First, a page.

Role of CSOs
The Universal Periodic Review (UPR) is a state-driven exercise. However, despite the limited role during the actual review, Non-governmental organisations (NGOs) have many opportunities to take part and influence the UPR process.
NGO participation can take five main forms:
- Participate in the national consultations held by the State under Review;
- Send information on the human rights situation in the country;
- Lobby members of the Working Group;
- Take the floor at the Human Rights Council during the adoption of the report;
- Monitor and participate in the implementation by the State under Review of the UPR recommendations.
- Take part in national consultations
In order to write a National Report to be submitted to the Working Group for the review, the SuR is “encouraged” to hold a “broad consultation process at the national level with all relevant stakeholders" (Resolution A/HRC/RES/5/1). These consultations should take place at least a year before the review in different cities and parts of the country and include a broad range of civil society organisations such as the national institution (if any), NGOs, human rights defenders, local associations, grass root organisations, trade unions, indigenous peoples, etc.
NGOs can seize this opportunity to run a national campaign to promote the UPR and bring it to the attention of the general public and the media.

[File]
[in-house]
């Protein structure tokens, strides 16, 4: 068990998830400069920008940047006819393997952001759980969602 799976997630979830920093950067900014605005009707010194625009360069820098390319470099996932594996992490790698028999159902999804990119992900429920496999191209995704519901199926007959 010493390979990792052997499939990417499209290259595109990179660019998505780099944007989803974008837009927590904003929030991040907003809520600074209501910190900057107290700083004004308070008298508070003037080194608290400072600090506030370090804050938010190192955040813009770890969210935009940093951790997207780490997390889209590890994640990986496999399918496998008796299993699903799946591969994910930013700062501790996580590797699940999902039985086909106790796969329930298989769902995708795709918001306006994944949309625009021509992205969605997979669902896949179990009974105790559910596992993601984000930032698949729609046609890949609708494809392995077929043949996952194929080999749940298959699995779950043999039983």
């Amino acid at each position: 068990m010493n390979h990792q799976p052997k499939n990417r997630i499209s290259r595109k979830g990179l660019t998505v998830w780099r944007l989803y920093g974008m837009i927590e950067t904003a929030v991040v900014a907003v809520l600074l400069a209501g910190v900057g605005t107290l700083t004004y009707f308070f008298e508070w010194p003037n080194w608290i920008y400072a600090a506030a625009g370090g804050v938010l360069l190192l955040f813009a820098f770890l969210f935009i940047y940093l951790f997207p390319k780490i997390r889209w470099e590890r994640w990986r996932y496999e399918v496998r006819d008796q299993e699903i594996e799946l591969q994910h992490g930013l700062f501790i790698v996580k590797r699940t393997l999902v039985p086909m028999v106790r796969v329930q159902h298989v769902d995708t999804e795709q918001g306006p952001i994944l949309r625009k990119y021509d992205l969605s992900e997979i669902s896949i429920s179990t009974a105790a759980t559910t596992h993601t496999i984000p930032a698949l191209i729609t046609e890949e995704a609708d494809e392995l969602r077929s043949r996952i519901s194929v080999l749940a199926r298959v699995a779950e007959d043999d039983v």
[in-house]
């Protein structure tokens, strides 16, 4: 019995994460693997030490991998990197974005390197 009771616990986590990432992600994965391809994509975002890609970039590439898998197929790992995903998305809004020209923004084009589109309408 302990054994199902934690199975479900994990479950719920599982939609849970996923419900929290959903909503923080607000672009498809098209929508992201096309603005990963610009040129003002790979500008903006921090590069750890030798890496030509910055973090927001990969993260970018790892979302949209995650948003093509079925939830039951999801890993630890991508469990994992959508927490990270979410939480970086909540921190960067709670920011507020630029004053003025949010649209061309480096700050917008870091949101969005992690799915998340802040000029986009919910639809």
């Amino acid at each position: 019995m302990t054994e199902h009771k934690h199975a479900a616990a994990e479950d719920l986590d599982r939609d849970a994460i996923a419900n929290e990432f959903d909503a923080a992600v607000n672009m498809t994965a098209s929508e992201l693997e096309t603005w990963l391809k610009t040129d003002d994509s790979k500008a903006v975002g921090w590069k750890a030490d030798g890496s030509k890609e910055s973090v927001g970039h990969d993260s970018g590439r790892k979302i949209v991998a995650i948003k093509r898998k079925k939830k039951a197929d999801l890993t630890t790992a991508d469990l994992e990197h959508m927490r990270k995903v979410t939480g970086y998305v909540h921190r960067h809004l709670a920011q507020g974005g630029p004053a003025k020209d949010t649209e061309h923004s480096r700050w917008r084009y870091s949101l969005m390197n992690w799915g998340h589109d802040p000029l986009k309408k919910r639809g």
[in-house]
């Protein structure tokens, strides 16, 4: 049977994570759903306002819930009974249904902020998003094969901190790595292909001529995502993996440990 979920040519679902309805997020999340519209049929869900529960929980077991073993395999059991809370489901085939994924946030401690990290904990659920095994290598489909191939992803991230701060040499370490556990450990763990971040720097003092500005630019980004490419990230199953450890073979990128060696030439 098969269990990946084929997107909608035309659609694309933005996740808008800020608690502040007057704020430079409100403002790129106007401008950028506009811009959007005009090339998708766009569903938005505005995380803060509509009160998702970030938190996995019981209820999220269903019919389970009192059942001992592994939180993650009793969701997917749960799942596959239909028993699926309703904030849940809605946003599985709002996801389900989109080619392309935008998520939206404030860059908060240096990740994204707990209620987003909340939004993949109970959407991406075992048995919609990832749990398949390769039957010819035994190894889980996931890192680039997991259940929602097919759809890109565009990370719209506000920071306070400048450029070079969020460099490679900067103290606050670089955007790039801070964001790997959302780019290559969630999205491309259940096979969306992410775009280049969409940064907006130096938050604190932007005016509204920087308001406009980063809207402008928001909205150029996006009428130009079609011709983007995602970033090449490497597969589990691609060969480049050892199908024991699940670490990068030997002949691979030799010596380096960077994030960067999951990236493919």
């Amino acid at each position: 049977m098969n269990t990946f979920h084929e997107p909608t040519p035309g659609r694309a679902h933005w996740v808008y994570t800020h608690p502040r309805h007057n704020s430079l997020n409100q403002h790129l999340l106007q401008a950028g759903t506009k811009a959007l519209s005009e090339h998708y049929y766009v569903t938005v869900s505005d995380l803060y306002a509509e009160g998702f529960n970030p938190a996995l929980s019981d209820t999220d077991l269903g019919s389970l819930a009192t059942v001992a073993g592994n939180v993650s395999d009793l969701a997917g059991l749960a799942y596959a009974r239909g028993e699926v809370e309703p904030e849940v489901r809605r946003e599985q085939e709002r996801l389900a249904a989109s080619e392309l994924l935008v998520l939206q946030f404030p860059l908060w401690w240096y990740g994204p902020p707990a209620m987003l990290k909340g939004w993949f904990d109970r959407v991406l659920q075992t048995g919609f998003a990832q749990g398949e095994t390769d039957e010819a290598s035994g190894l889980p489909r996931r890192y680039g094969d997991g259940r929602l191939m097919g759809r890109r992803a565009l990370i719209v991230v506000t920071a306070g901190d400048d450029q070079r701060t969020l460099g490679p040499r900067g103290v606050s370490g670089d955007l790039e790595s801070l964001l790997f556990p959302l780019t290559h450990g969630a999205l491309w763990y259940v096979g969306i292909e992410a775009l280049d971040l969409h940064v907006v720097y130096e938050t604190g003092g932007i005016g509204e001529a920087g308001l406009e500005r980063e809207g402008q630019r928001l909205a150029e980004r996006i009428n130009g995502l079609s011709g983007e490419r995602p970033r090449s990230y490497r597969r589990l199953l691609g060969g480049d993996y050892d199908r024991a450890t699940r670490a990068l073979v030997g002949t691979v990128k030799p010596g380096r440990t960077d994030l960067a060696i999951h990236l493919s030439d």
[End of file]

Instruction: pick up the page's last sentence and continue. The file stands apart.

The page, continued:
- Submit information on the human rights situation
The review of a country is based on three reports:- A National Report prepared by the State concerned on the human rights situation in the country;
- A compilation prepared by the Office of the High Commissioner on Human Rights (OHCHR) containing information from treaty bodies, special procedures and UN agencies such as UNDP and UNICEF;
- A summary of ten pages prepared by the OHCHR containing information from the civil society.
Any civil society actors, national institution, NGOs, human rights defenders, local associations, grass root organisations, trade unions, indigenous peoples, can submit information to the OHCHR, with or without the ECOSOC status.
A individual submission by an NGO is limited to 2815 words, excluding foot notes and annexes. A joint submission submitted by a coalition of NGOs (two NGOs or more) can reach 5630 words. An NGO can submit only one individual submission but can be part of as many joint submissions as wanted.
Submissions have to follow the OHCHR Technical guidelines (updated in March 2015). Please read them carefully.
Submissions have to be submitted to the OHCHR through their new online system. NGOs have first to register on the OHCHR’s website (this registration can be done at any time, there is no need to wait for the deadline to register). When the submission is finalised, one has to login to the online system and upload the document. The new submission should then be listed in the system. Please read the OHCHR's guide on the online registration system.
The deadline for the submission of information is about six to eight months before the session. Late submissions are not considered. Deadlines for the entire third cycle can be accessed by country and by session.
The National Report, the compilation and the summary as well as NGO submissions are usually available on the OHCHR website six weeks before the start of the UPR working group.
- Lobby States
NGOs can lobby States in order to bring to their attention specific issues and to obtain that such issues be addressed during the interactive dialogue in the form of questions and/or recommendations. Those issues can also be raised through advance questions.